The rise has been, to use tired clichés, meteoric for the band; having not only developed a musical landscape all their own in no less than 12 months since their inception, but also aurally evangelizing the electro-indie brand far and wide — supporting bands such as Wolfmother and Bloc Party in recent months, to widespread critical acclaim. All of this has transpired shortly after lead singer and principal songwriter Nick Peill put the group together in early 2006, released a couple of demo EPs, and played a handful of local shows. Before long, bidding wars erupted among labels in the UK, with Fields ducking out and into the arms of Atlantic, who eventually paired the group with their ace-up-the-sleeve: Michael Beinhorn.
For the uninitiated: Beinhorn’s experienced hand has set the tone for the likes of Ozzy Osbourne, Herbie Hancock, Red Hot Chili Peppers, Korn, Soundgarden, Mew, Soul Asylum, and many others throughout the years; projects that allowed him to finely hone and tune his craft, projects that made Beinhorn a perfect choice for Fields’ first major outing into a studio. “When we came to record with Michael, we almost disregarded those old demos and started from scratch doing full studio recordings,” recalls Peill. “He was very open to experimentation with lots of different textures — that was one of the main draws of working with him in the first place.”
THE IN SOUNDS FROM WAY OUT
To hear the players involved tell it, the sessions for Everything Last Winter were frenetic and fast-paced, mostly due to the extreme timing and budget constraints the band faced. Beinhorn chose Dublin’s Sun Studios as the setting for the album, as he was comfortable working with the room after having just finished an album with Ireland’s The Blizzard there and, most importantly, because the price was right. When asked why Beinhorn likes working there, the veteran producer describes the studio as “teeny” yet capable of emanating an attractive, if reflective, sound character.
Located in a damp basement of one of Dublin’s landmark buildings, many of Sun’s walls face purely in brick. Therefore, in preparing the room for the sessions, Beinhorn had to deal with some relatively significant acoustic challenges. “We had to pad the room — there was a lot of exposed brick and some of it had been painted. Over the listening position at the console there were several bits of concave brickwork, so we had some funny imaging issues to put it mildly. There were some reflections and a hollow ringing going on. The ceilings were also extremely low, which was somewhat of a problem.” Nonetheless, once these idiosyncrasies were dealt with, Beinhorn says the room ultimately made sense and sounded very good.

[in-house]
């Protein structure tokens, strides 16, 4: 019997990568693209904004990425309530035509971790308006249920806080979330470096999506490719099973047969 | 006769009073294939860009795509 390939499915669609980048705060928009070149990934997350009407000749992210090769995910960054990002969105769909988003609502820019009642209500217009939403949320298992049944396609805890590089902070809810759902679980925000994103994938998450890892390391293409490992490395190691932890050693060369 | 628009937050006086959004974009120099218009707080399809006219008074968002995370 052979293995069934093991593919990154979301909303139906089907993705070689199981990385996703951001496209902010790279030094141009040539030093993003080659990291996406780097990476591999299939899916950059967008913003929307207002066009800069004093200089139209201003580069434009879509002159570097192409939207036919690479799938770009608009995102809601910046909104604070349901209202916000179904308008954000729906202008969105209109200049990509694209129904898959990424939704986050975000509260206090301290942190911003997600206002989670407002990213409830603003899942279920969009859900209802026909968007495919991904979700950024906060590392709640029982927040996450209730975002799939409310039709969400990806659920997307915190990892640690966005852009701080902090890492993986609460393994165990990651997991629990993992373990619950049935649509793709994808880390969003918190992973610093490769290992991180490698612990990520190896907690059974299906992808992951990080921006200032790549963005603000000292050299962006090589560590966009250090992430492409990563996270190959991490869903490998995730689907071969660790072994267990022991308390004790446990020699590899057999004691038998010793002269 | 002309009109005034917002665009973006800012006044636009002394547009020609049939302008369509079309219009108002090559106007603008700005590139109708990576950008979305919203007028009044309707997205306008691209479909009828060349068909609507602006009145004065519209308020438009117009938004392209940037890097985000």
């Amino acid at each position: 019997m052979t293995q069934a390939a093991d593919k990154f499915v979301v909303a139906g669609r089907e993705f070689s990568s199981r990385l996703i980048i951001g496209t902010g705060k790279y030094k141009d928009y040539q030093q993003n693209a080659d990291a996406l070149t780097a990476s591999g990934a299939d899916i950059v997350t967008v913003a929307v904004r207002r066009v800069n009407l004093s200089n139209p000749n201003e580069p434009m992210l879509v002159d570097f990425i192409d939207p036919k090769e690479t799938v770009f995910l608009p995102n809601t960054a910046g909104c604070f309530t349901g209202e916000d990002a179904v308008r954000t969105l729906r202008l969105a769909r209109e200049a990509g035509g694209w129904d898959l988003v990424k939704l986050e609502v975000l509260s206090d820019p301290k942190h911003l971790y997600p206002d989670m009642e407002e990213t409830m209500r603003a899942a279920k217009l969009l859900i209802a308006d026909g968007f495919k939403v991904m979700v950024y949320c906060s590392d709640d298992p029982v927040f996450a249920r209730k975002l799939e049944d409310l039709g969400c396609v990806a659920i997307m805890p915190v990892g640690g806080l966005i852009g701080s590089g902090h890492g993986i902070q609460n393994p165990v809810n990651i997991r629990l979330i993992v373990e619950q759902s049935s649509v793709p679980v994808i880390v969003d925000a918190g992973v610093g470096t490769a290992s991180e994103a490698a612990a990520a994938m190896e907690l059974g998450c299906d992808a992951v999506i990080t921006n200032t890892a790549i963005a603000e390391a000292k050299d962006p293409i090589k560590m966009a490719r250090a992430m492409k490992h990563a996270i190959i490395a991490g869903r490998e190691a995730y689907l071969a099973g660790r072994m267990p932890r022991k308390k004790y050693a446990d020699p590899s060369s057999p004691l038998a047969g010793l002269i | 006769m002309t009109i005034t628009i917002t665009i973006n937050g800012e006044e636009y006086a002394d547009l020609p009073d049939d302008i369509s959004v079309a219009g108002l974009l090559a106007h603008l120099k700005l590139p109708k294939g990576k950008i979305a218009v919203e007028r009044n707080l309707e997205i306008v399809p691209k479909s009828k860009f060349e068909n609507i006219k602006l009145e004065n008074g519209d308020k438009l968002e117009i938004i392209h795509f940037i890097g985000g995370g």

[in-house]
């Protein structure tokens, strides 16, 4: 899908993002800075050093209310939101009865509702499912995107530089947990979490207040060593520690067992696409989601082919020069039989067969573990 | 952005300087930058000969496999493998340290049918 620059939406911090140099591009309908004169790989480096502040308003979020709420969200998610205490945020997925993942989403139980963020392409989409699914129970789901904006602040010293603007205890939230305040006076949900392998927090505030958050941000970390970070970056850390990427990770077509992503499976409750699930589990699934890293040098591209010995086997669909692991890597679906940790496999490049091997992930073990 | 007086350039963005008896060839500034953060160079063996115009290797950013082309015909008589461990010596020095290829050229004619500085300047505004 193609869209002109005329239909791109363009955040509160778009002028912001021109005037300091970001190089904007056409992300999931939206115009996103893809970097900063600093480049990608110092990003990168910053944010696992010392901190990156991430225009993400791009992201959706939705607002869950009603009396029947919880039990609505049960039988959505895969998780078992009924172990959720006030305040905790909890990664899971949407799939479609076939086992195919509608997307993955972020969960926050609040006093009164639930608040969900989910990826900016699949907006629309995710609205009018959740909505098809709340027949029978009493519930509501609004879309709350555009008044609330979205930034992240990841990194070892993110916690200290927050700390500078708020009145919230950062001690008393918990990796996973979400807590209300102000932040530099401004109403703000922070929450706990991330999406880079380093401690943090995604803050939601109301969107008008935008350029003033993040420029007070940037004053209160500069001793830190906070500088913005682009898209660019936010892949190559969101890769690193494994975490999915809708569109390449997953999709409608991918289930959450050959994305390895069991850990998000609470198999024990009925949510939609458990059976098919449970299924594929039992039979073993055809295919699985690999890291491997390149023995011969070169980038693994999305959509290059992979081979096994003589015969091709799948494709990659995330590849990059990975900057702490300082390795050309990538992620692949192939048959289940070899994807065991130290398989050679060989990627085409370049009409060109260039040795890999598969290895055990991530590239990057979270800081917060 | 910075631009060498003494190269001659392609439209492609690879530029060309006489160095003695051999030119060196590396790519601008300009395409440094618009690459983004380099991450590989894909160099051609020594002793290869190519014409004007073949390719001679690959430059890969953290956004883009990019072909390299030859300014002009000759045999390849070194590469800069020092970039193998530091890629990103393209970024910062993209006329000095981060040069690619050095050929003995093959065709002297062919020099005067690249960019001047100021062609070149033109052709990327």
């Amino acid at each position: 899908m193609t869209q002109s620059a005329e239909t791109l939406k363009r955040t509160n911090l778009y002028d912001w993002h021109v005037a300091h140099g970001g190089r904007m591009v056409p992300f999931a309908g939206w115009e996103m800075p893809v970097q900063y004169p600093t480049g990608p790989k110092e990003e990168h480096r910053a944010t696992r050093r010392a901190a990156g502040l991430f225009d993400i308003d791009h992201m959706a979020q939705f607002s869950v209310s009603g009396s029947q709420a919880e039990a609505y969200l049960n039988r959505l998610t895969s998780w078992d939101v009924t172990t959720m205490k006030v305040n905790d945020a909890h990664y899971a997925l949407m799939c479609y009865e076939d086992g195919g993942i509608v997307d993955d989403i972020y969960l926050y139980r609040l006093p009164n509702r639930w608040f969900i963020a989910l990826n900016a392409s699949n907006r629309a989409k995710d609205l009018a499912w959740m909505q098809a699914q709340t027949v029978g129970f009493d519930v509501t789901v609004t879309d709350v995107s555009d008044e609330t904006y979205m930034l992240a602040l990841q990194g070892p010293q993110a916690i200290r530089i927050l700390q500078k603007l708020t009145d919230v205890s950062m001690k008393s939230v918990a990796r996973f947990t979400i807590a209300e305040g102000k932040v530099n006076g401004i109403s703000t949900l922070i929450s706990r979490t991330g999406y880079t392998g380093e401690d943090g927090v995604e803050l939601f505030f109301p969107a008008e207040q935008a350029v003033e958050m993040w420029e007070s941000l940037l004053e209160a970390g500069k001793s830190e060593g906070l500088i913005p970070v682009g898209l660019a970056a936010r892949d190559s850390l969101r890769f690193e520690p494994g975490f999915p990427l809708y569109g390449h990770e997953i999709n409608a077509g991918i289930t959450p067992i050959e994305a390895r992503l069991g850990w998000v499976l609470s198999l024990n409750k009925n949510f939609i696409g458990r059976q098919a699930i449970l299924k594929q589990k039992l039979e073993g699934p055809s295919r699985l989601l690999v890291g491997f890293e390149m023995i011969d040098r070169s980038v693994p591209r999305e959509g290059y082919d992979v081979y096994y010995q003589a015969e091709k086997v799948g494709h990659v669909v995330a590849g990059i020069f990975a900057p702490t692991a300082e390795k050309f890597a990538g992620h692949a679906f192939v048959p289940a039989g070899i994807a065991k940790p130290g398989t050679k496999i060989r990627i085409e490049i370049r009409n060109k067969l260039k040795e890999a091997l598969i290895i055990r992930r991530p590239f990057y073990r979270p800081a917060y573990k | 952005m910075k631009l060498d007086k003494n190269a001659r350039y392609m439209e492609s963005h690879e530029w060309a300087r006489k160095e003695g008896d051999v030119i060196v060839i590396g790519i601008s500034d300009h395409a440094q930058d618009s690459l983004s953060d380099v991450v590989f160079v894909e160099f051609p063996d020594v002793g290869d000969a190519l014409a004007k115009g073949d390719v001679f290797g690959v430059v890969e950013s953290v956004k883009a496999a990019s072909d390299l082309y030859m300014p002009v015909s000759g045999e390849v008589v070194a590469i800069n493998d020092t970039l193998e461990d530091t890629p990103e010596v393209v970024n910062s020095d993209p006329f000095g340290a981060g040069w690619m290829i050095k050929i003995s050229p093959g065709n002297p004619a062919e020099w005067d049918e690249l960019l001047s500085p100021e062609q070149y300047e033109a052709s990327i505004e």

All in all, the sessions were to take about 6-1/2 weeks to complete and, by all accounts, were intense (and somewhat cramped). And if the time and budget constraints weren’t enough, there was the age-old proverbial salt in the wound: the obvious pressure associated with delivering an exceptional master recording for their major label debut. But all of this did little more in the end except add to the atmosphere of the recording — as bandleader Peill contends, the tension and claustrophobic conditions ended up contributing positively to the overall mood of the album; an album that, if music journalists are to be believed, is one of the most charged, emotive releases of the year.
FINDING THE SOUND
Perhaps the greatest challenge was in finding the group’s uniquely ensign sound. To date, much of Fields’ existing work was done by Nick Peill, working alone on his rig (centered around Cubase) at home. So while each of the songs was in a relatively complete state in terms of composition (he had laid down all the acoustic guitars, vocals, and programmed sections himself), nobody quite knew what the songs would sound like when they were performed by a band, and if it would come across in a way that appeased Peill’s vision when the tape (figuratively, at least) began to roll. “Prior to going in, the band really didn’t have a sound,” Beinhorn says. “There were barely any recordings of them performing together in existence. I had the burden of trying to provide a limited window of time to record and to help formulate a sound for these guys . . . to interpret them in a way I imagined them to be. I had never seen them play live, except in a rehearsal space.”
The group spent barely a week in preproduction before the vibe appeared and all fell neatly into place. When they began actually tracking the album, Beinhorn recalls that the sound was certainly a departure from Peill’s softer-sounding, more subdued demos: “I knew they wanted to make a record that was harder-sounding versus what Nick had done before, which sounded more pastoral. I had to juxtapose what was really pretty about Nick’s compositions with this tougher edge they had. When I finally heard the drums coming back through the speakers, I knew this could turn into something really special.”